The deadly Coronavirus, also known as COVID-19, continues to spread rapidly worldwide, with over 80,000 confirmed cases of the disease and more than 2,700 resulting fatalities. Our previous report on the Coronavirus’s impact on hospitality stated that factories were extending closure up to 14 days past the initially planned shutdown time for the Chinese New Year. Though some factories have reinstated production at low volumes, many others are continuing to hold off on reopening for the foreseeable future.
Safety Precautions Delay Shipping and Production
One reason production cannot ramp up more quickly is the lack of factory workers. Government-issued travel bans prohibit many employees from returning to their jobs. In other cases, factory workers are voluntarily taking leave to lower their risk of exposure to the Coronavirus. The scarcity of manufacturing laborers is so severe that some companies are offering financial incentives for workers who come back, in hopes that a few are willing to overlook potential health repercussions in exchange for a bonus.
Even finished goods are subject to delays. Shipments from China are going into quarantine for a two-week period at any indication that someone on board may have symptoms of COVID-19, further suspending product deliveries and receiving.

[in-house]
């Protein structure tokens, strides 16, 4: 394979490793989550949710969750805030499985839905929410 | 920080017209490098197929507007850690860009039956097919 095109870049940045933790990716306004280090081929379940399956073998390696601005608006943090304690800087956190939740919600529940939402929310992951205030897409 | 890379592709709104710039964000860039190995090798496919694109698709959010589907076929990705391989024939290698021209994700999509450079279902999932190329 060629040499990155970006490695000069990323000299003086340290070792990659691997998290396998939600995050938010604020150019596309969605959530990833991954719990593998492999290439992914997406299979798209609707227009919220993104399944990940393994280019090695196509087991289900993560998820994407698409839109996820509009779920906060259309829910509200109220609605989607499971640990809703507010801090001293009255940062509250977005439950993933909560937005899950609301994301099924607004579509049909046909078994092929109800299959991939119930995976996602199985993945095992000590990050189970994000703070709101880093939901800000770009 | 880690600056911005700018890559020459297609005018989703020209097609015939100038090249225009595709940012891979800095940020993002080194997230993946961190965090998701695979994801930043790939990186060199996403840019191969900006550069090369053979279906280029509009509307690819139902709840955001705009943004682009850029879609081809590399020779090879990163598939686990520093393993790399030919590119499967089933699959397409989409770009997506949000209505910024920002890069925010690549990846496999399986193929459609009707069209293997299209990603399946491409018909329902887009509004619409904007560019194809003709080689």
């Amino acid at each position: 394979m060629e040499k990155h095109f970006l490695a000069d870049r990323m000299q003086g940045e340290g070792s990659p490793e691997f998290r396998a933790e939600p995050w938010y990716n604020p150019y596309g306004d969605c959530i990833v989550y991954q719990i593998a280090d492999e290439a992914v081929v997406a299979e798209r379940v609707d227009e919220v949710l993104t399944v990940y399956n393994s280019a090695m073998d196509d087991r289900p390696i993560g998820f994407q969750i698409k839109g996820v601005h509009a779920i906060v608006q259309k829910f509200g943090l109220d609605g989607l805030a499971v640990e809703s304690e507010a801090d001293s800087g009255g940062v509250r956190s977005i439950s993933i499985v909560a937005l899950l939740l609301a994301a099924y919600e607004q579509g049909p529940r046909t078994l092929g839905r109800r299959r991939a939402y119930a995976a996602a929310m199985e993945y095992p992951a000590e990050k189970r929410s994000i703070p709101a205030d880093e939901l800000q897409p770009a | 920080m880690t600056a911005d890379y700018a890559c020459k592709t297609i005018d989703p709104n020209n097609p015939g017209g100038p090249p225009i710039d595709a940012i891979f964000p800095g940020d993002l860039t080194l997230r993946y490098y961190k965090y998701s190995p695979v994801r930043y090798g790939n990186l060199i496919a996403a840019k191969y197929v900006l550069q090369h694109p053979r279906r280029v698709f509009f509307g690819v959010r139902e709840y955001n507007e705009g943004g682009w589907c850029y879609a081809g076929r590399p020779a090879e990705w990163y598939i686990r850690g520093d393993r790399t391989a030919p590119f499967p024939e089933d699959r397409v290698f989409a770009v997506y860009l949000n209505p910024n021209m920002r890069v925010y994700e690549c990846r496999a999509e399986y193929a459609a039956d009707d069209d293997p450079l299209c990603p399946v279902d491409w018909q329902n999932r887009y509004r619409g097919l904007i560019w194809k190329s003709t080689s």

A Temporary Solution
Now more than ever, the hospitality industry is relying on domestic manufacturers for FF&E. However, this remedy does have a time limit. American-made goods often have parts that are outsourced from countries like China. Once domestic vendors run out of supply, they, too, will experience setbacks from prolonged factory closures.
One of the biggest challenges facing the hospitality industry regarding the COVID-19 outbreak is a lack of knowledge. News reports and statements from China’s government only release so much information, making it difficult to assess when Chinese manufacturing will return to previous production rates. What we do know is that the already significant impact of the Coronavirus on hotel FF&E supply chains will continue to grow.